In the present work, Sr-substituted α
TCP phases were synthesized as a unique inorganic precursor for the development of apatitic bone cements. For the first time, Sr-substituted apatitic cements were obtained by incorporating sodium alginate and tested both in vitro and in a small in vivo pilot study. The cements were optimized to fulfill specific requirements for clinical applications in terms of hardening times and mechanical strength [42
The precursor synthesis, based on solid state reactions followed by fast quenching, generated Sr-doped α
TCP phases with limited amounts of β
TCP polymorph, slightly increasing with the strontium content, as previously reported [3
]. This results are in compliance with the larger ionic radius of strontium compared with calcium (Sr2+
ionic radius = 0.113 nm; Ca2+
ionic radius = 0.099 nm) and in good quantitative agreement with the data provided in previous works [38
]. In this respect, the detection of Sr amounts very close to the nominal composition of the starting mixture (Table 1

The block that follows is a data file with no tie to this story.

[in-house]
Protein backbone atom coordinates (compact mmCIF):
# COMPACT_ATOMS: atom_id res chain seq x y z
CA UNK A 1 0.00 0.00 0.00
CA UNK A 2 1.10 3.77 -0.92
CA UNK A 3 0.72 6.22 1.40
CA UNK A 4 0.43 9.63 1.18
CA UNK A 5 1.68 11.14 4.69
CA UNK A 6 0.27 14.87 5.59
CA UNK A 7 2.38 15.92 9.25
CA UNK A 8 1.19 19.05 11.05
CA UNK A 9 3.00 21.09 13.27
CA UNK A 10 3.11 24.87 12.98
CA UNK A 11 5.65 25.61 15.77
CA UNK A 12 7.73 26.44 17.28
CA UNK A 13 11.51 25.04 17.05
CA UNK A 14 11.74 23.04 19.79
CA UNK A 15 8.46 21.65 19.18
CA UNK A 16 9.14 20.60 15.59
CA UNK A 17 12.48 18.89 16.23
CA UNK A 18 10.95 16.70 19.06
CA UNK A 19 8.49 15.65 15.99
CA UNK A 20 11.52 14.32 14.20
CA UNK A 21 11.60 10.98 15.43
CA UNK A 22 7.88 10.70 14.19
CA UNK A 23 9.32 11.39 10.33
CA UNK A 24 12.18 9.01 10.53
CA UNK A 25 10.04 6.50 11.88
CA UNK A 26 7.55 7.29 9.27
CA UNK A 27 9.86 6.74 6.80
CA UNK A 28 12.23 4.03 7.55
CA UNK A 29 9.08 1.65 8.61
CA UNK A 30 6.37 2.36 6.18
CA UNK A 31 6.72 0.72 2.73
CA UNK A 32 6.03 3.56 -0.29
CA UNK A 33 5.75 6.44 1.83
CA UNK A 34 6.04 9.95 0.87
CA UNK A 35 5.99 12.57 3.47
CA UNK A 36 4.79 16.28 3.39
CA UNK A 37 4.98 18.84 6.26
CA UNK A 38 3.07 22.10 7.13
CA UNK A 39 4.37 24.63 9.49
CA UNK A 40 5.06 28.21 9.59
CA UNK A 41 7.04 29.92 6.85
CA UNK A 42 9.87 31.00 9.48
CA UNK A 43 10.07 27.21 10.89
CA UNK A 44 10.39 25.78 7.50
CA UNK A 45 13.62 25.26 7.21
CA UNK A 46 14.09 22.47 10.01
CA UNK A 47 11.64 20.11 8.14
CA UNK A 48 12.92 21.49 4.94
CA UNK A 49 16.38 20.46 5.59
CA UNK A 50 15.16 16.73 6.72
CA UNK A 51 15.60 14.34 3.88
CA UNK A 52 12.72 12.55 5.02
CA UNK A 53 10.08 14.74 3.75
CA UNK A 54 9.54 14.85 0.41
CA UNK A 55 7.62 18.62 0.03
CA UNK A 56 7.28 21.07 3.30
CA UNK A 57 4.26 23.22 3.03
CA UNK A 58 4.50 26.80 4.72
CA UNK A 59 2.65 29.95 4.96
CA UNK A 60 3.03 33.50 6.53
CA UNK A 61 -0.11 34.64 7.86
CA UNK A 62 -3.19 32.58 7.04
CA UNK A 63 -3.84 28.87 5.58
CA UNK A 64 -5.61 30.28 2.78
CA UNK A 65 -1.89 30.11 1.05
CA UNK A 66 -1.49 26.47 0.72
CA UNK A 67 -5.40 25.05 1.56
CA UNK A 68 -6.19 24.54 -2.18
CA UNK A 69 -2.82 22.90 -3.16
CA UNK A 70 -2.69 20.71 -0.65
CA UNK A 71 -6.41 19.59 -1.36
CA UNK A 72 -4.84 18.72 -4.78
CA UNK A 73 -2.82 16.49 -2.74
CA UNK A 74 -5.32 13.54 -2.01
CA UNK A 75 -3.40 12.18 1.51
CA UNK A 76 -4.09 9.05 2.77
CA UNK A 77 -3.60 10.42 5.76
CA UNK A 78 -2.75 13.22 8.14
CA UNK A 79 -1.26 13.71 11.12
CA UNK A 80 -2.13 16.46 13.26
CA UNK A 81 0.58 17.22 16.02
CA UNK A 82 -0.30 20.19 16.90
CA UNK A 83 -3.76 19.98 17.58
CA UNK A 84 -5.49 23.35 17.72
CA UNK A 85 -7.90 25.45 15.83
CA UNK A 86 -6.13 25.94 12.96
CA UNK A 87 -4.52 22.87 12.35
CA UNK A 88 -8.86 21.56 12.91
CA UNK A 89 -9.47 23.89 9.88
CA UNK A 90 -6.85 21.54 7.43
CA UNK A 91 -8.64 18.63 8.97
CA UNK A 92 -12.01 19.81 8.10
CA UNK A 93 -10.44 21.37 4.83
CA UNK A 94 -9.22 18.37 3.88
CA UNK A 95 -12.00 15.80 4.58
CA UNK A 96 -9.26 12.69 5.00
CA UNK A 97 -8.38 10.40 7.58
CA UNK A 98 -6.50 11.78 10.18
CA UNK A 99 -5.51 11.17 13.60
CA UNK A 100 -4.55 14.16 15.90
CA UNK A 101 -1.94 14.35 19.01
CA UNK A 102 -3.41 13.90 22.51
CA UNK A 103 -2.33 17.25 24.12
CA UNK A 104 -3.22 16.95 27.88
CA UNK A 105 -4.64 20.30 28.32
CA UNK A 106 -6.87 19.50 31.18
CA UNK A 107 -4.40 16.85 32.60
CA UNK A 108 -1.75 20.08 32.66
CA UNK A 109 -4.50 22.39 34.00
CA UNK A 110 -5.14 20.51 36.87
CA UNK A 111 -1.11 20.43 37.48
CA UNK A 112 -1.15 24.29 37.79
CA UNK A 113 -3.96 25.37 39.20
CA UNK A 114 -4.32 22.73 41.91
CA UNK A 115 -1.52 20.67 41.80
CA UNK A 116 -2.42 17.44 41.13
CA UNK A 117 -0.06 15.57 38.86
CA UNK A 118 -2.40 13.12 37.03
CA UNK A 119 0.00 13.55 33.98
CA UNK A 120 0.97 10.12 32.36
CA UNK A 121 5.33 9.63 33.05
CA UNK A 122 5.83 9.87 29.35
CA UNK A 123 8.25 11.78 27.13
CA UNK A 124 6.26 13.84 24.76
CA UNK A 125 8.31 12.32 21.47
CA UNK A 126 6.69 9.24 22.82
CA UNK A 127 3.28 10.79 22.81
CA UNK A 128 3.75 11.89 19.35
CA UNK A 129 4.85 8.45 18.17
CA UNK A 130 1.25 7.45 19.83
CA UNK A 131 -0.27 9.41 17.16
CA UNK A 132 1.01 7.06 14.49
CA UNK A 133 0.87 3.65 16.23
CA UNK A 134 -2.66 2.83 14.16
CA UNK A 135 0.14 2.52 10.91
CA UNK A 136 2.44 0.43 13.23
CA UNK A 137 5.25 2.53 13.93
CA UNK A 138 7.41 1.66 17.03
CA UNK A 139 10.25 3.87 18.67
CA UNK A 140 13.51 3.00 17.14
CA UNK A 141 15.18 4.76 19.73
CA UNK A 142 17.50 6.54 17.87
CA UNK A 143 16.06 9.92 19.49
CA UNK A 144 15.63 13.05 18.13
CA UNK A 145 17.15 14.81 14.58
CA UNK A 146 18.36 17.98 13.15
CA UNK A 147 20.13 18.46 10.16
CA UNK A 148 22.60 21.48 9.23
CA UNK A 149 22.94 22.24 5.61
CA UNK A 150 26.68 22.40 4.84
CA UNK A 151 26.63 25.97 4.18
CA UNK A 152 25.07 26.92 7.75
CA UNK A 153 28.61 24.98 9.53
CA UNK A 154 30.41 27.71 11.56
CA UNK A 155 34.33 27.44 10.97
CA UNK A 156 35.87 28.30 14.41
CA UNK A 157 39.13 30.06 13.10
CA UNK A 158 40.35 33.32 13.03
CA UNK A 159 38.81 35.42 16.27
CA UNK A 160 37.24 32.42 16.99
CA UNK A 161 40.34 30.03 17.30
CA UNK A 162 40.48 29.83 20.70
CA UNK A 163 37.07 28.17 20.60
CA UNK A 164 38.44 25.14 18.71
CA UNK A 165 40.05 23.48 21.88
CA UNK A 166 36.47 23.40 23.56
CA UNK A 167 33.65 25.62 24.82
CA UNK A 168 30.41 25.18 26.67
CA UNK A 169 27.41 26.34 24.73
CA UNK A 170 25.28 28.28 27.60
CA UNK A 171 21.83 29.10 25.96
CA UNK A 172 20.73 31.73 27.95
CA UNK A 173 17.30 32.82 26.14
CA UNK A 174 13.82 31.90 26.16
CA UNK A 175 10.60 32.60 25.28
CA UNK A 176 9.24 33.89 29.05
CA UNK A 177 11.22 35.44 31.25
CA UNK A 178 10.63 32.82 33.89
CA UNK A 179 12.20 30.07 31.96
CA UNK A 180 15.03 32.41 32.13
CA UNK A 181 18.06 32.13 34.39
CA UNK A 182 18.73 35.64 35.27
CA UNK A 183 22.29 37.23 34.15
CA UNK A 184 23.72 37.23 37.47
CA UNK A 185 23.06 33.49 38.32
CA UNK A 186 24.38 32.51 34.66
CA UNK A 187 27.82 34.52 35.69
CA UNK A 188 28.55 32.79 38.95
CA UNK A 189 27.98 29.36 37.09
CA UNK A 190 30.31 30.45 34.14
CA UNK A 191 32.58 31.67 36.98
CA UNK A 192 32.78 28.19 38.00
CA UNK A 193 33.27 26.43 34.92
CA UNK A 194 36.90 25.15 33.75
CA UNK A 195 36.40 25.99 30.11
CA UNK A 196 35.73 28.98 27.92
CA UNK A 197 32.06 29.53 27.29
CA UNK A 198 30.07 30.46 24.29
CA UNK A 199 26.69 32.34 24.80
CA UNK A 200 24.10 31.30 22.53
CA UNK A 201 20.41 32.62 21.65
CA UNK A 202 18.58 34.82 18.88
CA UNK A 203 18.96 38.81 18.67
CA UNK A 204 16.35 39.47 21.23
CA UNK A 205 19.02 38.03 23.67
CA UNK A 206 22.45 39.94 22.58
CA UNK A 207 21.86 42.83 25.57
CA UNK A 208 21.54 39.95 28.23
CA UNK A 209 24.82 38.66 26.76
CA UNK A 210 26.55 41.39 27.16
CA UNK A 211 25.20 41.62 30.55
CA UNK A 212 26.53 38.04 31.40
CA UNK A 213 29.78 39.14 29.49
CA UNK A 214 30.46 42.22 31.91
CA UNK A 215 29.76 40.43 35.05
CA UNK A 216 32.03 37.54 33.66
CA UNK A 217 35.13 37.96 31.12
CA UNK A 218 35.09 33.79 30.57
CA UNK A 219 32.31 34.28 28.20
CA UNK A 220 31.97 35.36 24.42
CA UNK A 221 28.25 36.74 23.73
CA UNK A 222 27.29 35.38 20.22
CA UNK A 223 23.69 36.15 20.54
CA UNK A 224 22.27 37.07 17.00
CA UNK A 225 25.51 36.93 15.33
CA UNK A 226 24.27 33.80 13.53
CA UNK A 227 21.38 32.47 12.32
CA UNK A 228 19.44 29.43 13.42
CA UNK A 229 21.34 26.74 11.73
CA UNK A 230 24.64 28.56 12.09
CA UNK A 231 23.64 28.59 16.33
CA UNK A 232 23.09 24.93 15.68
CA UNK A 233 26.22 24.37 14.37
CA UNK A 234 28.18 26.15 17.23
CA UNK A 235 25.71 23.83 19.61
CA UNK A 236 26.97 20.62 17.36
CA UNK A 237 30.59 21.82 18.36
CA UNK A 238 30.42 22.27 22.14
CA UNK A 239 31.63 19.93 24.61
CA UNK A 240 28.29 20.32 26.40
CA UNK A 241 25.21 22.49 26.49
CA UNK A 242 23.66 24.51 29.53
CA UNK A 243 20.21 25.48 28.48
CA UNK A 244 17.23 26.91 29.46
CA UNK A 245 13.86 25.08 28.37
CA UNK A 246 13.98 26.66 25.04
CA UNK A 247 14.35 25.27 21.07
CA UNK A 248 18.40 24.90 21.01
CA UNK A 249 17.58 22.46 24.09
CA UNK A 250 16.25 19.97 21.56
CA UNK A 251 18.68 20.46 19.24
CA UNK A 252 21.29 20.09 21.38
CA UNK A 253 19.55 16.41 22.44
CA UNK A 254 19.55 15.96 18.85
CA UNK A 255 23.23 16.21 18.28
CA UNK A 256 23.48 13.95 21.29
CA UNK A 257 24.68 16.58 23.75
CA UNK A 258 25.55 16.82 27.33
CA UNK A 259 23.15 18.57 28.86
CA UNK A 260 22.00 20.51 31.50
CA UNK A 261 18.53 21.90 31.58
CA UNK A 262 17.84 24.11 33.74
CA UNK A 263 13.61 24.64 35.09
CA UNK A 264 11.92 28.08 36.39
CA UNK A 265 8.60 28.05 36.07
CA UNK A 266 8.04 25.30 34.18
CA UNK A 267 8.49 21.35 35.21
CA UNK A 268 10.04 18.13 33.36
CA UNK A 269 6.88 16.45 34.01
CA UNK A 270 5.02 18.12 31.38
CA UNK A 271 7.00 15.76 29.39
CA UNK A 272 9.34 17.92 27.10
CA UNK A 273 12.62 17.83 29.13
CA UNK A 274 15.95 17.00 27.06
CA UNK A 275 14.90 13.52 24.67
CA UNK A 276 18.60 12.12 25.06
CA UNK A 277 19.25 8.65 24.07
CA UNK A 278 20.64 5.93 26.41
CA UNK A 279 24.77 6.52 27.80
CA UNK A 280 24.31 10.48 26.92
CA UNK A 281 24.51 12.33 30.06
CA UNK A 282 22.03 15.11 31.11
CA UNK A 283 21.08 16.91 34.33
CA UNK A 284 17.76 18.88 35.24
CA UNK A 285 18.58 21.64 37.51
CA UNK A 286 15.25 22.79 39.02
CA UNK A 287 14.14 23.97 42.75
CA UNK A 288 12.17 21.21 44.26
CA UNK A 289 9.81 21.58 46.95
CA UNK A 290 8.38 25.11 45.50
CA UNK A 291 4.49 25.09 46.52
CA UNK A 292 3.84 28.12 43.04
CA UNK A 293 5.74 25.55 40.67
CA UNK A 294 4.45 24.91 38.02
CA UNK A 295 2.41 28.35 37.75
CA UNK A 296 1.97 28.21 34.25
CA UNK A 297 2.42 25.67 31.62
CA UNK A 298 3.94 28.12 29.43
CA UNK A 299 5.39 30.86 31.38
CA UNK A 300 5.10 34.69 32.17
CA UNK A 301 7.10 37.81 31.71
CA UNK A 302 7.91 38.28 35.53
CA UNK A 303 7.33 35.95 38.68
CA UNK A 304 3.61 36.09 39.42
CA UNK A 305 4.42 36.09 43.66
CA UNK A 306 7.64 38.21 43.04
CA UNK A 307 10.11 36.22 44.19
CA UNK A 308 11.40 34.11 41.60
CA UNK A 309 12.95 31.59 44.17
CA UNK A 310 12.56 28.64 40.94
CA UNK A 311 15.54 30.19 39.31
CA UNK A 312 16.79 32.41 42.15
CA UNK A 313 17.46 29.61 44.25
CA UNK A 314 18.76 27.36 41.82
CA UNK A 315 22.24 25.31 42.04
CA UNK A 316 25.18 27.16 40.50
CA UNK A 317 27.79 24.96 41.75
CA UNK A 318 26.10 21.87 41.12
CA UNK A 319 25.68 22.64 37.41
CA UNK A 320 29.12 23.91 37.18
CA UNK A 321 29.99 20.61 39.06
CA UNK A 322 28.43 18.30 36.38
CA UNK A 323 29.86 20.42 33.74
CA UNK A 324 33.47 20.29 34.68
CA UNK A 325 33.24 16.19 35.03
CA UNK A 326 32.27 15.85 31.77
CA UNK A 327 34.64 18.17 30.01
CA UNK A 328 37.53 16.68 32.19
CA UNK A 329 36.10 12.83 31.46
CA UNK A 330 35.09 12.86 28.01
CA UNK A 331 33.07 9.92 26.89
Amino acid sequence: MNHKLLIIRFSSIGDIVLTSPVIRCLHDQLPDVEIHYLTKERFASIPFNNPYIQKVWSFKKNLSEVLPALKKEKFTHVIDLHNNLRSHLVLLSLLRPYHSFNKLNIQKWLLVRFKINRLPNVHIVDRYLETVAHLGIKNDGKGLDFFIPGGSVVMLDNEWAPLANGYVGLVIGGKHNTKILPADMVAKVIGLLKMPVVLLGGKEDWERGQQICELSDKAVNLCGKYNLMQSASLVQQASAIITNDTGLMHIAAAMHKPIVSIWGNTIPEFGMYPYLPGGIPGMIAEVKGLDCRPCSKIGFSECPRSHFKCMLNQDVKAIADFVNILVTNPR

), associated with the absence of secondary phases other than TCP (Figure 1
) and the simultaneous increase of the lattice parameters (Figure 2
), confirmed the incorporation of strontium into the TCP crystal lattices and in the final HA phase obtained upon cement setting.
The achievement of complete injectability, associated with adequate setting times, is reported to be one of the most critical issues of CPCs [8
]; in this respect, the addition of polymeric additives into CPCs has been widely investigated in previous research to enhance the rheological properties, but the precise control of their effect still remains challenging [44
In our cements, characterized by ionic substitutions with strontium and the presence of alginate, a significant retard in both setting times (Table 3
), and the transformation of TCP phases into apatite (Figure 4
) were detected. However, this effect can be mainly ascribed to the presence of strontium, as also hypothesized in previous works [3
], whereas the effect of alginate appeared as negligible.
As a general rule, comparative analyses among the various cements reported in literature are made quite difficult by the variety of different, and often incomparable, preparation routes [20
], thus often leading to contradicting results.
It was reported that the incorporation of biopolymers can improve the functional properties of CPCs [44
]. In this respect, despite previous research reporting the addition of alginate as deleterious for the mechanical performance of α
TCP-based CPCs formulations [46
], in the present work the use of alginate significantly improved both injectability and cohesion (Figure 3